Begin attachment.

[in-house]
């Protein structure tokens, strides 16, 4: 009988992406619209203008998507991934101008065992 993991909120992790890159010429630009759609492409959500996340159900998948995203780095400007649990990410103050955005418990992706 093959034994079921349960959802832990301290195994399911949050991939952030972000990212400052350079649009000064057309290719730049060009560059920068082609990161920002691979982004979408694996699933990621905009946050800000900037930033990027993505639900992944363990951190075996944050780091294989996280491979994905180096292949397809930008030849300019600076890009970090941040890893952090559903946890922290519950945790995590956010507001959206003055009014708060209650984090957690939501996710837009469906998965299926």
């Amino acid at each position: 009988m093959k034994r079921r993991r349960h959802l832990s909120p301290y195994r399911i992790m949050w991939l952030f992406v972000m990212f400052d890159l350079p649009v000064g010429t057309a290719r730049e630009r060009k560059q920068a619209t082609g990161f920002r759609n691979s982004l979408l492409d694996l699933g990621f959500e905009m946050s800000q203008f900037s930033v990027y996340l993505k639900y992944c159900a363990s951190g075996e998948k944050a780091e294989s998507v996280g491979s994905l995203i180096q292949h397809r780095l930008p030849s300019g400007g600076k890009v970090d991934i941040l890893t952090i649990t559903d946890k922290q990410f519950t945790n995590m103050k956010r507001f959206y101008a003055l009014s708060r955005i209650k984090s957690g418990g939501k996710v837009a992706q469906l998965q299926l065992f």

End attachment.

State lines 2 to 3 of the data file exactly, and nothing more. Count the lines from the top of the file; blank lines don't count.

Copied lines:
């Protein structure tokens, strides 16, 4: 009988992406619209203008998507991934101008065992 993991909120992790890159010429630009759609492409959500996340159900998948995203780095400007649990990410103050955005418990992706 093959034994079921349960959802832990301290195994399911949050991939952030972000990212400052350079649009000064057309290719730049060009560059920068082609990161920002691979982004979408694996699933990621905009946050800000900037930033990027993505639900992944363990951190075996944050780091294989996280491979994905180096292949397809930008030849300019600076890009970090941040890893952090559903946890922290519950945790995590956010507001959206003055009014708060209650984090957690939501996710837009469906998965299926």
């Amino acid at each position: 009988m093959k034994r079921r993991r349960h959802l832990s909120p301290y195994r399911i992790m949050w991939l952030f992406v972000m990212f400052d890159l350079p649009v000064g010429t057309a290719r730049e630009r060009k560059q920068a619209t082609g990161f920002r759609n691979s982004l979408l492409d694996l699933g990621f959500e905009m946050s800000q203008f900037s930033v990027y996340l993505k639900y992944c159900a363990s951190g075996e998948k944050a780091e294989s998507v996280g491979s994905l995203i180096q292949h397809r780095l930008p030849s300019g400007g600076k890009v970090d991934i941040l890893t952090i649990t559903d946890k922290q990410f519950t945790n995590m103050k956010r507001f959206y101008a003055l009014s708060r955005i209650k984090s957690g418990g939501k996710v837009a992706q469906l998965q299926l065992f």